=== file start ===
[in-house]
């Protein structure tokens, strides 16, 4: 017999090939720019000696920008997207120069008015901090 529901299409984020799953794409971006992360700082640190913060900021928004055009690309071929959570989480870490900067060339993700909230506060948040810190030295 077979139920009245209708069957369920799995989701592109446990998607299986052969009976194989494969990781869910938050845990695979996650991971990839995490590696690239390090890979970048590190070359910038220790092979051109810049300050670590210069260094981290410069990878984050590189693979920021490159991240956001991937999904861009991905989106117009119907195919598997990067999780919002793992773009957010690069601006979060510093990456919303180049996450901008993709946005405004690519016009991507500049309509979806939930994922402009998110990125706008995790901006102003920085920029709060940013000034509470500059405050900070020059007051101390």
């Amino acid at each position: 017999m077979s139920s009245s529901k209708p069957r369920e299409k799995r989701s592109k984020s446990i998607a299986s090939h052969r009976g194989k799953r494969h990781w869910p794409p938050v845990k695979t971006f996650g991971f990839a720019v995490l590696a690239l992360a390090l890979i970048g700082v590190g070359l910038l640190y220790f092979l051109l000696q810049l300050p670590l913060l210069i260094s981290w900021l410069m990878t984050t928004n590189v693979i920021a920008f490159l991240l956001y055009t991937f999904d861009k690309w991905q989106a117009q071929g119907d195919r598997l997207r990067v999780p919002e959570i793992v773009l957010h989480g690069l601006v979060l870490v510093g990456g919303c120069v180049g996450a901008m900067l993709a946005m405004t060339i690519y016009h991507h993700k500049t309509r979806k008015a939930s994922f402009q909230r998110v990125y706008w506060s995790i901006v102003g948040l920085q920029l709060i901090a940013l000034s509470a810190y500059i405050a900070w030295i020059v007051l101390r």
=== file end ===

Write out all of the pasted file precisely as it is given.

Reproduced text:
[in-house]
């Protein structure tokens, strides 16, 4: 017999090939720019000696920008997207120069008015901090 529901299409984020799953794409971006992360700082640190913060900021928004055009690309071929959570989480870490900067060339993700909230506060948040810190030295 077979139920009245209708069957369920799995989701592109446990998607299986052969009976194989494969990781869910938050845990695979996650991971990839995490590696690239390090890979970048590190070359910038220790092979051109810049300050670590210069260094981290410069990878984050590189693979920021490159991240956001991937999904861009991905989106117009119907195919598997990067999780919002793992773009957010690069601006979060510093990456919303180049996450901008993709946005405004690519016009991507500049309509979806939930994922402009998110990125706008995790901006102003920085920029709060940013000034509470500059405050900070020059007051101390």
């Amino acid at each position: 017999m077979s139920s009245s529901k209708p069957r369920e299409k799995r989701s592109k984020s446990i998607a299986s090939h052969r009976g194989k799953r494969h990781w869910p794409p938050v845990k695979t971006f996650g991971f990839a720019v995490l590696a690239l992360a390090l890979i970048g700082v590190g070359l910038l640190y220790f092979l051109l000696q810049l300050p670590l913060l210069i260094s981290w900021l410069m990878t984050t928004n590189v693979i920021a920008f490159l991240l956001y055009t991937f999904d861009k690309w991905q989106a117009q071929g119907d195919r598997l997207r990067v999780p919002e959570i793992v773009l957010h989480g690069l601006v979060l870490v510093g990456g919303c120069v180049g996450a901008m900067l993709a946005m405004t060339i690519y016009h991507h993700k500049t309509r979806k008015a939930s994922f402009q909230r998110v990125y706008w506060s995790i901006v102003g948040l920085q920029l709060i901090a940013l000034s509470a810190y500059i405050a900070w030295i020059v007051l101390r």